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It’s not like the Fed can print oil like they print money ... or can they? Well, they sort of can. While most expect that the Fed will cut rates by a quarter point, some expect it could by as much as a half a point. The reality is that whatever decision the Fed makes, it will impact oil prices, gas prices and even the outlook for oil production.
Well perhaps barrels of oil won’t come through the printing presses, but movement on monetary policy can impact the amount of oil on the market -- and it can have a major impact on crude oil demand. If the Fed cuts rates, it could increase what you pay for gas and even impact the cost of goods because of increased costs for transporting goods -- it takes energy to transport everything we consume.
If the Fed raises interest rates, it typically slows market activity. Companies with tighter capital requirements will slow economic activity. If these companies pull back on investment at the same time, demand for the oil they consume will fall.
At the same time oil producers then might cut back on production, depending on how severely the manufacturers cut back producing the products we all consume. Many oil drillers are dependent on borrowing money. If rates go up, they will be forced to borrow less, thereby reducing their drilling expectations and the amount of oil on the market. So the Fed, by raising rates, can actually remove barrels from the market.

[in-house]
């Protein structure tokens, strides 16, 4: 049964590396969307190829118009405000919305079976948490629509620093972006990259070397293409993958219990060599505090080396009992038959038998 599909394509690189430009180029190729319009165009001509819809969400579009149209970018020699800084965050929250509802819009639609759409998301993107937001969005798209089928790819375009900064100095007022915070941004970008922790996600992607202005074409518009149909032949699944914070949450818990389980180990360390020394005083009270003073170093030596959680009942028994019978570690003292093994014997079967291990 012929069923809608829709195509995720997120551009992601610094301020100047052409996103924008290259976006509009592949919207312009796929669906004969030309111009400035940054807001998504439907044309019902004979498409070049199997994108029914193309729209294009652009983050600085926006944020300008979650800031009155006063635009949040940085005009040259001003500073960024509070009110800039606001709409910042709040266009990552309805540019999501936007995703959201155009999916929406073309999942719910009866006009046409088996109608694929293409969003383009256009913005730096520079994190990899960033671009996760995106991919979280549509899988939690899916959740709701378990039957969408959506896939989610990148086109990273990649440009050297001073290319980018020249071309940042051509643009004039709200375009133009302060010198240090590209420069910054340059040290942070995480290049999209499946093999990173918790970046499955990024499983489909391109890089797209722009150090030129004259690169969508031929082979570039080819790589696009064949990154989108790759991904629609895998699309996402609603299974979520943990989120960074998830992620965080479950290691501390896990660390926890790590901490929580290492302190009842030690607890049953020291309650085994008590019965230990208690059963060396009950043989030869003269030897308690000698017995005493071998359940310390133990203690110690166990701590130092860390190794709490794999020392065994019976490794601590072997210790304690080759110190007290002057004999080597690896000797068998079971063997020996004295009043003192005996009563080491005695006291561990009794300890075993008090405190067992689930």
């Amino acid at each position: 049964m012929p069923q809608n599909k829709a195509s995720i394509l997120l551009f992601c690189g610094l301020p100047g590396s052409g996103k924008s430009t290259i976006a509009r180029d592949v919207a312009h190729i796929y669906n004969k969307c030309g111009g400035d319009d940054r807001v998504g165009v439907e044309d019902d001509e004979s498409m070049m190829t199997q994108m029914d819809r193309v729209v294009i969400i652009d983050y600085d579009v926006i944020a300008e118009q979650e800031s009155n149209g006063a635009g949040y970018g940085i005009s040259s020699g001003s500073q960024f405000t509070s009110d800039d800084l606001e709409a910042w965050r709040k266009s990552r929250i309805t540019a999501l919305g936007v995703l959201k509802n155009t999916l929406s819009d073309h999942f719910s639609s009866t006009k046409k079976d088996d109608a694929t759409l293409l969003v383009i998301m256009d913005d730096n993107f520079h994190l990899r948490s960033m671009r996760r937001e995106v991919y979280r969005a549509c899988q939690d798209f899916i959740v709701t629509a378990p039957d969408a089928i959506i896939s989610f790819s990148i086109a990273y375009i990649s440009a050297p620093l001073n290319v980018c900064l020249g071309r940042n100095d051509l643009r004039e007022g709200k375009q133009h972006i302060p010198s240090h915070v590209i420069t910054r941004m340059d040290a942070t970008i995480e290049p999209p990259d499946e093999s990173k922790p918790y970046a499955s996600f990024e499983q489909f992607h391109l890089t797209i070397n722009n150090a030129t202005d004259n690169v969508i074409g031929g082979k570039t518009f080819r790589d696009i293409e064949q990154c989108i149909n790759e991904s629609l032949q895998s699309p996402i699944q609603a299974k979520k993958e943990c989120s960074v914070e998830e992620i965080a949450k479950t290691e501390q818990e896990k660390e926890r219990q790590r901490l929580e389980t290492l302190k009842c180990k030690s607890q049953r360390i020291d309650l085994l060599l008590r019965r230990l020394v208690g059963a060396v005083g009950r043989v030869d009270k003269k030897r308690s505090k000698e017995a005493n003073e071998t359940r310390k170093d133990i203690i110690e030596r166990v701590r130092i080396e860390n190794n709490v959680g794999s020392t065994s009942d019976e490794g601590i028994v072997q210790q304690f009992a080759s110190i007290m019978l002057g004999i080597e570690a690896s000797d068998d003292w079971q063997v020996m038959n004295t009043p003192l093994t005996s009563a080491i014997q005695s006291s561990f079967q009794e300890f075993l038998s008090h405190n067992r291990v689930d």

One argument for an interest rate cut right now is that the economy may be slowing and we are seeing a potential sign of that in the oil patch. Some U.S. drillers are cutting back on drilling activity because they can’t service their debt to the banks. The interest payments to the bank are too high. A lower interest rate may allow some drillers to refinance operations and perhaps start to drill again. In fact if the Fed cuts rates, it could add barrels to the market (which would be a good thing, because lower interest rates also typically increase oil demand.)
That is the real reason the Fed cuts rates: to stir economic activity and in this case, start to reignite inflation in a disinflationary environment. That anticipated economic activity comes with an increase in oil demand. With more demand comes higher prices.
The bigger the rate cut, the more bullish it will be for oil, a smaller cut or no cut -- or a rate increase -- is usually bearish for oil.
Phil Flynn is senior energy analyst at The PRICE Futures Group and a Fox Business Network contributor. He is one of the world's leading market analysts, providing individual investors, professional traders, and institutions with up-to-the-minute investment and risk management insight into global petroleum, gasoline, and energy markets. His precise and timely forecasts have come to be in great demand by industry and media worldwide and his impressive career goes back almost three decades, gaining attention with his market calls and energetic personality as writer of The Energy Report. You can contact Phil by phone at (888) 264-5665 or by email at firstname.lastname@example.org.